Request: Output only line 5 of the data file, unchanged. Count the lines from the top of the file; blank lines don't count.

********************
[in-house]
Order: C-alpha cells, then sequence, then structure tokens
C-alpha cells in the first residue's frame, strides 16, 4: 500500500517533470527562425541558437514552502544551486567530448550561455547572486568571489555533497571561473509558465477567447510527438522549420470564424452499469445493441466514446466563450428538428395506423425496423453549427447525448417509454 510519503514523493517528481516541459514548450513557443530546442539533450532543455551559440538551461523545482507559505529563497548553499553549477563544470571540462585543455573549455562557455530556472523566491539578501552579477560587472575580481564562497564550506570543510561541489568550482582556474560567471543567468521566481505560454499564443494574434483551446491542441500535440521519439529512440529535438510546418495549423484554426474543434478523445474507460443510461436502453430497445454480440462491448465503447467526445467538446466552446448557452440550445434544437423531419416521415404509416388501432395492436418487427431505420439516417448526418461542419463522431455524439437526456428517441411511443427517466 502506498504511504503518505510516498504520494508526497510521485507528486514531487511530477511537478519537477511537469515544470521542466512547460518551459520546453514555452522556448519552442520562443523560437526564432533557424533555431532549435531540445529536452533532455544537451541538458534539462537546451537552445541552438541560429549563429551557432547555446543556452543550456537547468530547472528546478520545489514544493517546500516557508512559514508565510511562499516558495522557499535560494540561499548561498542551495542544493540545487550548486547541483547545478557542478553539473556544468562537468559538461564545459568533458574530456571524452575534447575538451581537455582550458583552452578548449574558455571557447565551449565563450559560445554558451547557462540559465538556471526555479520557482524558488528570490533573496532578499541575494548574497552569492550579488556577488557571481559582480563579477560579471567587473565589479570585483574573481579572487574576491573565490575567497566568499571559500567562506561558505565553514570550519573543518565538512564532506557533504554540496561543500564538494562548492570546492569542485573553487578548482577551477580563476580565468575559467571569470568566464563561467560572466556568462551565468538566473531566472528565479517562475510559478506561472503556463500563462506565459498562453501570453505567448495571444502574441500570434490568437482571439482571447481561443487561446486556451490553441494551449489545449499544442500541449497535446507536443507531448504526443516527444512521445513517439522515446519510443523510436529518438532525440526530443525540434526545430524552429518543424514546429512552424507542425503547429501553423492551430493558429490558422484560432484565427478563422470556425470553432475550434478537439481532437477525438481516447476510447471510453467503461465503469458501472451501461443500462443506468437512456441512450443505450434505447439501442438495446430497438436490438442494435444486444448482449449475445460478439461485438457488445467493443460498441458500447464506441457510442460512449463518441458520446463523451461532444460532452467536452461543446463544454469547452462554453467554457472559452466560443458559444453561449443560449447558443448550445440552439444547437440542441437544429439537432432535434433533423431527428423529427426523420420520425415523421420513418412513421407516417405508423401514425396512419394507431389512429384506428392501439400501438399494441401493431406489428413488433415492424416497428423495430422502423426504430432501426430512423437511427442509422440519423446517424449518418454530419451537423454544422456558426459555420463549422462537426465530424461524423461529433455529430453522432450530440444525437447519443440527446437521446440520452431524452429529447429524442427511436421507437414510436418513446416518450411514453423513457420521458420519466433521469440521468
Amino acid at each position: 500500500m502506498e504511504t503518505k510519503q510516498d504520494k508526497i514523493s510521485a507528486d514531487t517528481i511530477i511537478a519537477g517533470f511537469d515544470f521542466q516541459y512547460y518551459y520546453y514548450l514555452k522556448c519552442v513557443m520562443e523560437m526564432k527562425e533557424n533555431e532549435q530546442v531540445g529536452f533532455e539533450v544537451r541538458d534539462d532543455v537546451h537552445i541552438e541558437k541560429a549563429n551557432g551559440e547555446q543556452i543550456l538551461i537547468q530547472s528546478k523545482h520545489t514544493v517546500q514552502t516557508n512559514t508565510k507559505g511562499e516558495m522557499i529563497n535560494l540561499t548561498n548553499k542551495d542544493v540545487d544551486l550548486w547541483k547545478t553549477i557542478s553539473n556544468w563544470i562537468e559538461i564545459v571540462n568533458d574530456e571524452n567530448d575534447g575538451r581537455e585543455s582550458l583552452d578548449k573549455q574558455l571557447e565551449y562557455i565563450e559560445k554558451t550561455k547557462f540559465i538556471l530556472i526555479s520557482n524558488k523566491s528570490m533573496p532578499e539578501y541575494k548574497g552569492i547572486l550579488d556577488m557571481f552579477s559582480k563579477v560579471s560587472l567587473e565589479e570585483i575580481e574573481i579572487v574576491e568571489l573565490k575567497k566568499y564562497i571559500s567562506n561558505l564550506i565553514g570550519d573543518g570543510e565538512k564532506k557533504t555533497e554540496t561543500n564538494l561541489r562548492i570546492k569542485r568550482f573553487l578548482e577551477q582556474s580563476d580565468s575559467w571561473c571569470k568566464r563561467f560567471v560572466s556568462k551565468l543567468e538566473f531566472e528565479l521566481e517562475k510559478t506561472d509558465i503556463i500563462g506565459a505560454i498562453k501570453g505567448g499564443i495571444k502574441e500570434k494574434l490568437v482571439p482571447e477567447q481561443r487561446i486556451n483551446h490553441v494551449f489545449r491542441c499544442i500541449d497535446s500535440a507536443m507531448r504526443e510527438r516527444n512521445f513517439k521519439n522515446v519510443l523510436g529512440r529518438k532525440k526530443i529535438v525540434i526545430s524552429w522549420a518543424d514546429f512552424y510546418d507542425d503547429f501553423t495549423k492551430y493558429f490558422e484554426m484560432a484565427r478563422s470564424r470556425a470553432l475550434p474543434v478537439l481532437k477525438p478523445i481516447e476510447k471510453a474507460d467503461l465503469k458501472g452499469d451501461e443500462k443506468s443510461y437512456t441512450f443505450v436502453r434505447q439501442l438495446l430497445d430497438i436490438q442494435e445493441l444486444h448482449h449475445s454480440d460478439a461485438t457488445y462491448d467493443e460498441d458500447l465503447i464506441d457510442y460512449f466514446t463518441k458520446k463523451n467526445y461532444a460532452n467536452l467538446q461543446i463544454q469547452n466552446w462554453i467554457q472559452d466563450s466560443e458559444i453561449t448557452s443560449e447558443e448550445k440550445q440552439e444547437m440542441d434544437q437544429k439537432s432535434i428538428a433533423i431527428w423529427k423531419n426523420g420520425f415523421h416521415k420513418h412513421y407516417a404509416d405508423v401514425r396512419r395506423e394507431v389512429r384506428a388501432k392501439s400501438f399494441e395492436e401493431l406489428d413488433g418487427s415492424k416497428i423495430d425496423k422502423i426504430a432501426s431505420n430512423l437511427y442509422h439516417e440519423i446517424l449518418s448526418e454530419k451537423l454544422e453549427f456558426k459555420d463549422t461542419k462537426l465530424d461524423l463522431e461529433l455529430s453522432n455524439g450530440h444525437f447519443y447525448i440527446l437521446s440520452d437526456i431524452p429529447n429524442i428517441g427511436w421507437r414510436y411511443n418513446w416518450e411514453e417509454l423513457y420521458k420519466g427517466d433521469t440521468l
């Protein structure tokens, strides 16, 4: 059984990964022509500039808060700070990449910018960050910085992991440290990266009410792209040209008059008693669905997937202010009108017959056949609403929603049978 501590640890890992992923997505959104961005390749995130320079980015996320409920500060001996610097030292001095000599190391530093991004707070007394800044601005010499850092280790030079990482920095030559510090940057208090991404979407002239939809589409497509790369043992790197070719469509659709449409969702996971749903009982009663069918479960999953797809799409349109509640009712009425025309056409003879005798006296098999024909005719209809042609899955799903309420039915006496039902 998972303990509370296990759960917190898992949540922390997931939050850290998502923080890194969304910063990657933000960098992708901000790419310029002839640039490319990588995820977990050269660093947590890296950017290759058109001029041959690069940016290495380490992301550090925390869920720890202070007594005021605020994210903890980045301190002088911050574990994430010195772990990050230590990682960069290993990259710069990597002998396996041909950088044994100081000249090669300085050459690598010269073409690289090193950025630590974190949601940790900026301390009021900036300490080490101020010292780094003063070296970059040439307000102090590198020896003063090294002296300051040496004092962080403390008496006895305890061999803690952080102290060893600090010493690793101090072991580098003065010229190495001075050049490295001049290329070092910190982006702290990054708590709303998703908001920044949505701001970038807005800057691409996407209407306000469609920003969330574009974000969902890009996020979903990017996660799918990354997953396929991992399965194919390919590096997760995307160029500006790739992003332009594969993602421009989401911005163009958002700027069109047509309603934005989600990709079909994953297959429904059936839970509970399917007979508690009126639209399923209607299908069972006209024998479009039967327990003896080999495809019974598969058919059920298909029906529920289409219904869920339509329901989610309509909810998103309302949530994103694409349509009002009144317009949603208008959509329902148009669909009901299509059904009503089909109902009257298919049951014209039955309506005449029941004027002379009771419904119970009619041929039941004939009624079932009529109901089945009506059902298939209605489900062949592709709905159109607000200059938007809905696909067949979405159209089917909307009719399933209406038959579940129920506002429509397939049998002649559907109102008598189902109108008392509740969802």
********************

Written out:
């Protein structure tokens, strides 16, 4: 059984990964022509500039808060700070990449910018960050910085992991440290990266009410792209040209008059008693669905997937202010009108017959056949609403929603049978 501590640890890992992923997505959104961005390749995130320079980015996320409920500060001996610097030292001095000599190391530093991004707070007394800044601005010499850092280790030079990482920095030559510090940057208090991404979407002239939809589409497509790369043992790197070719469509659709449409969702996971749903009982009663069918479960999953797809799409349109509640009712009425025309056409003879005798006296098999024909005719209809042609899955799903309420039915006496039902 998972303990509370296990759960917190898992949540922390997931939050850290998502923080890194969304910063990657933000960098992708901000790419310029002839640039490319990588995820977990050269660093947590890296950017290759058109001029041959690069940016290495380490992301550090925390869920720890202070007594005021605020994210903890980045301190002088911050574990994430010195772990990050230590990682960069290993990259710069990597002998396996041909950088044994100081000249090669300085050459690598010269073409690289090193950025630590974190949601940790900026301390009021900036300490080490101020010292780094003063070296970059040439307000102090590198020896003063090294002296300051040496004092962080403390008496006895305890061999803690952080102290060893600090010493690793101090072991580098003065010229190495001075050049490295001049290329070092910190982006702290990054708590709303998703908001920044949505701001970038807005800057691409996407209407306000469609920003969330574009974000969902890009996020979903990017996660799918990354997953396929991992399965194919390919590096997760995307160029500006790739992003332009594969993602421009989401911005163009958002700027069109047509309603934005989600990709079909994953297959429904059936839970509970399917007979508690009126639209399923209607299908069972006209024998479009039967327990003896080999495809019974598969058919059920298909029906529920289409219904869920339509329901989610309509909810998103309302949530994103694409349509009002009144317009949603208008959509329902148009669909009901299509059904009503089909109902009257298919049951014209039955309506005449029941004027002379009771419904119970009619041929039941004939009624079932009529109901089945009506059902298939209605489900062949592709709905159109607000200059938007809905696909067949979405159209089917909307009719399933209406038959579940129920506002429509397939049998002649559907109102008598189902109108008392509740969802």